For many, ghosts and spirits are the stuff of Halloween and haunted houses. For Gary Truce, they are his area of academic expertise.
Students, faculty and visitors filled the Institute for Advanced Studies in the Humanities (IASH) Conference Room Friday to hear Truce, professor of health and wellness at the Decker School of Nursing.
Truce touched on supernatural phenomena he has experienced, ranging from people making tables levitate and metal bend during his time at Kent State University to full-scale hauntings here in Binghamton. He showed footage of people standing around a table merely laying their hands on it as the inanimate object began to jump off the ground without any physical pressure whatsoever, which brought gasps and shocked faces from the crowd.
After the video, Truce gave a demonstration in spoon bending during which participants were asked to count to three, close their eyes, jump, spin around and collectively shout, “Bend!” One woman was successful in a full bend while another succeeded in half of one.
Truce also described a parapsychology class he taught during the 1970s and ’80s at the University, where students could learn about a variety of unusual occurrences including dowsing — the practice of crossing two sticks to find water and electric currents underground — and psychokinesis, the ability to move objects purely with one’s mind.
The talk focused on one story in particular from the professor’s experience when he visited a house where a young girl named Becky was constantly interacting with and even being possessed by her unborn twin sister.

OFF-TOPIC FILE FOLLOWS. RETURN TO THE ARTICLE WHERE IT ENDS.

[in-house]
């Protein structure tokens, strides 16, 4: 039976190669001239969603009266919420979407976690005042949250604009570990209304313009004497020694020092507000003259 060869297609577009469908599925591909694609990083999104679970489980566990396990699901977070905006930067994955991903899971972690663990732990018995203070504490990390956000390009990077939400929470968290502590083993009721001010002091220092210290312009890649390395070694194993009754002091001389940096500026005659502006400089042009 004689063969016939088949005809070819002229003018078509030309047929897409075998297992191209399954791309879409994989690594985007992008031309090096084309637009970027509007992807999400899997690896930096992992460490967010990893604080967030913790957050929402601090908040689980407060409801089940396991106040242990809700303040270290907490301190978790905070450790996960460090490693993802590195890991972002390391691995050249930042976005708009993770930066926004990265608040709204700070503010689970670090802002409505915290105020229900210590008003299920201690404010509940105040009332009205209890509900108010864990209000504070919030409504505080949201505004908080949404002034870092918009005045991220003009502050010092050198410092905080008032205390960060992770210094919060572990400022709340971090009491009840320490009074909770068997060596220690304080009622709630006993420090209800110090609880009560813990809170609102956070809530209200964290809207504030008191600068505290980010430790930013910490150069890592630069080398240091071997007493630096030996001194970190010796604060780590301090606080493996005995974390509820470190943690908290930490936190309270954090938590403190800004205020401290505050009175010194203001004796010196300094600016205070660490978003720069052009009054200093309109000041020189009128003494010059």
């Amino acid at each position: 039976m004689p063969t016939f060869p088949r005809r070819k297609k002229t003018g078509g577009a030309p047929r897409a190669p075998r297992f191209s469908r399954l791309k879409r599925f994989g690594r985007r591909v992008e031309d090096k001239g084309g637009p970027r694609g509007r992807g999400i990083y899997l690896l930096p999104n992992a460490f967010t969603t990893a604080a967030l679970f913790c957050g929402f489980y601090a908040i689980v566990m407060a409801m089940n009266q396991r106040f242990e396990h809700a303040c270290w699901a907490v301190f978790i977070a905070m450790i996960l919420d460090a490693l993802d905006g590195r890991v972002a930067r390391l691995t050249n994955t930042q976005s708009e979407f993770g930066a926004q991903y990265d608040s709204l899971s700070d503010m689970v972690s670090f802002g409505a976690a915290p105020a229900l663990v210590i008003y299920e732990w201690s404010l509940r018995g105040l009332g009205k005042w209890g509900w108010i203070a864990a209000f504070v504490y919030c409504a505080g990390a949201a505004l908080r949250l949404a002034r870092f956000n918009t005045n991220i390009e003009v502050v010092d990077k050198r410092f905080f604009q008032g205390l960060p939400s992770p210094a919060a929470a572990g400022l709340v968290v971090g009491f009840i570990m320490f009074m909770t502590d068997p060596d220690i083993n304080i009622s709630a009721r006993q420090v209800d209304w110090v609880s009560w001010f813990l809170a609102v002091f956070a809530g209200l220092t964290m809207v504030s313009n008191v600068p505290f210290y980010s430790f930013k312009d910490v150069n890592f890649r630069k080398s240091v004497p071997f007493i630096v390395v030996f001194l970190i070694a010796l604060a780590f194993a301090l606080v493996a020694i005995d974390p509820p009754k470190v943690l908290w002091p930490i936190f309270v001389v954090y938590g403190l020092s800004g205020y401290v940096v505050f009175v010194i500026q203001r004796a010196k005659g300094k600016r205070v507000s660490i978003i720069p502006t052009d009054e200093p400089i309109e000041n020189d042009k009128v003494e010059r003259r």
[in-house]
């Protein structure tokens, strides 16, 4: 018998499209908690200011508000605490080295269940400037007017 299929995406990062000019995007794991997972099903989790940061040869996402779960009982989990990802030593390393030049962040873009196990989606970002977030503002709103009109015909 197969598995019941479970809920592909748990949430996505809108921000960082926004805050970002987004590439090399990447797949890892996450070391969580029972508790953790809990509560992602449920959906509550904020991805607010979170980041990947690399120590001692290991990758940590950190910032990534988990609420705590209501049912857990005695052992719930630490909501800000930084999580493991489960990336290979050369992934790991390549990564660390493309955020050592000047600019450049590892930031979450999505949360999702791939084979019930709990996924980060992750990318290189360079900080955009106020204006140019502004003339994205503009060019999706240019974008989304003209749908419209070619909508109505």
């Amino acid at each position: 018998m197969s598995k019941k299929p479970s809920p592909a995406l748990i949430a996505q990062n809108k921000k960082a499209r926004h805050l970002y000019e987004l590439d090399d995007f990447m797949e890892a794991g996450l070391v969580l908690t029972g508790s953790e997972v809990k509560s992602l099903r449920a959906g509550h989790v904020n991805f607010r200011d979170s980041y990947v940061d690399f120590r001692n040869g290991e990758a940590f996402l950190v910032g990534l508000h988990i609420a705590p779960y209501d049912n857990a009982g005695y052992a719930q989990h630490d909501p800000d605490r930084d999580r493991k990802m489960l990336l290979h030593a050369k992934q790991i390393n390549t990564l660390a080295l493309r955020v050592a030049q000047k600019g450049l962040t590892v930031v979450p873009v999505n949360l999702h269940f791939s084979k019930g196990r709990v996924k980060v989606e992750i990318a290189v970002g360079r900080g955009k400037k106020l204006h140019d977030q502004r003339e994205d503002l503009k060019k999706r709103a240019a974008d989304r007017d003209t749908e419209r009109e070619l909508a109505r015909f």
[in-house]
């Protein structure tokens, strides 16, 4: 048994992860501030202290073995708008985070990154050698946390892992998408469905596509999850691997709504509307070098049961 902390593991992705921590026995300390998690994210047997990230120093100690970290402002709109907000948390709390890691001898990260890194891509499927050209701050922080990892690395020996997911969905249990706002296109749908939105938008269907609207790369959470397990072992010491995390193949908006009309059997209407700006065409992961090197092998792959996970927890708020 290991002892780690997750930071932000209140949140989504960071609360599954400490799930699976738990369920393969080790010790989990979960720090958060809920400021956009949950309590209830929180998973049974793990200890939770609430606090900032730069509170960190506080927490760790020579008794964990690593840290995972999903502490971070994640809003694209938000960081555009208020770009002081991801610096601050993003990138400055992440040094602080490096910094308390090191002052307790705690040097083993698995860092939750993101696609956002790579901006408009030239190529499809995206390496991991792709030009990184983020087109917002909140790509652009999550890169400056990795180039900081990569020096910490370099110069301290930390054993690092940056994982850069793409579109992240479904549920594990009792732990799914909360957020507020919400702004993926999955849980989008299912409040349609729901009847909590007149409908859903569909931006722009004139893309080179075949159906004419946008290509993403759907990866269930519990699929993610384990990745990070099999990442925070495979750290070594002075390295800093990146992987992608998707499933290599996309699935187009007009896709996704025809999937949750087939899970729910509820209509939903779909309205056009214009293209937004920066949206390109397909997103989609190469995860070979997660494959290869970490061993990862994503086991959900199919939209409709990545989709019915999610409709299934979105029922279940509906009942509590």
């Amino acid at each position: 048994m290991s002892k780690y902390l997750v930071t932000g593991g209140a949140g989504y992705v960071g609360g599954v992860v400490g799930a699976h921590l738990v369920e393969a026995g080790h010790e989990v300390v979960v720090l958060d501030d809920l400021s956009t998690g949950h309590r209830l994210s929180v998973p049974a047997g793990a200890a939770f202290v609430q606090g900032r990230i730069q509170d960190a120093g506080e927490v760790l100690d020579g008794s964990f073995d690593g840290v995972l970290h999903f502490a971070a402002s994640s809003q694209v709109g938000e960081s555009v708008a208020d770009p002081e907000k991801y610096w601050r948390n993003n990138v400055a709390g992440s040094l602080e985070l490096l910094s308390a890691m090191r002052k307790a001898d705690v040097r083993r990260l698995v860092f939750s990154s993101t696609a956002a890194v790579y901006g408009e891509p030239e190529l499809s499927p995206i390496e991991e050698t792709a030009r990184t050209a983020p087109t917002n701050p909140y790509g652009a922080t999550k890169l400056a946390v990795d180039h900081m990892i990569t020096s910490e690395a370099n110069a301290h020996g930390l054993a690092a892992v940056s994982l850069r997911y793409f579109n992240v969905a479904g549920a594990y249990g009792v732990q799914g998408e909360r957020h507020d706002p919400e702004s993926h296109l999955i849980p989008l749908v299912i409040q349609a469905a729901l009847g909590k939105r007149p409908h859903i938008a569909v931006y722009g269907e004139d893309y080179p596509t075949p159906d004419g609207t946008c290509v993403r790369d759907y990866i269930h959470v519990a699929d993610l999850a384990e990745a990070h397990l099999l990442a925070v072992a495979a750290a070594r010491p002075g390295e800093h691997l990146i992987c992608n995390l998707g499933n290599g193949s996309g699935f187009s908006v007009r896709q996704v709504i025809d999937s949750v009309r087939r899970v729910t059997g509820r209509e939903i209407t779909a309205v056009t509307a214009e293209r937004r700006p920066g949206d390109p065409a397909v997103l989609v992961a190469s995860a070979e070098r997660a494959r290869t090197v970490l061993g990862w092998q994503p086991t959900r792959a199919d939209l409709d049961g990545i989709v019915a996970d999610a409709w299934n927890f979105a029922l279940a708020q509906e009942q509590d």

Truce’s involvement in Becky’s story began when a man called him to tell him that his daughter and dog were levitating. When he visited the house, he said he discovered the claim was true. Becky would often lift off the ground or find herself suddenly in very high places, such as on top of refrigerators. She began to be able to move objects with her mind and tell her father exactly where they had all been moved. The spirit also communicated through typing on Becky’s computer, revealing herself as Becky’s dead sibling. She went by the name of Rhonda — a name that Becky’s family had decided upon if they had any more daughters.
“When I walked into the basement, a paper airplane flew out of the darkness of an adjacent room. I picked it up and saw ‘Hi Gary’ written on it,” Truce said.
After four years of communicating with Truce and Becky’s family, the messages from the deceased girl stopped coming after Becky’s father passed away. Truce kept the conversations and wrote down the story of Becky and her sister, which he plans to publish under the name of “The Becky and Rhonda Story” as soon as it goes through one last reading.
He closed the talk with a few comments about the difficulty of having faith in the paranormal without having any firsthand experience.
“If somebody told me this story I don’t think I would have believed it,” said Truce on his story of the little girl and her dead sibling.
The lecture, titled “Paranormal Occurrences & Spirit Phenomena: Practical Experiences in Haunting & Spirit Investigations,” drew people from across BU campus and the city of Binghamton itself.
The seminar was the first of the “Arts & Minds” lectures here at Binghamton University. The “Arts & Minds” lectures are a collection of programs that have been put together by the Creative Activities and Research Team to expand the range of topics explored at the University.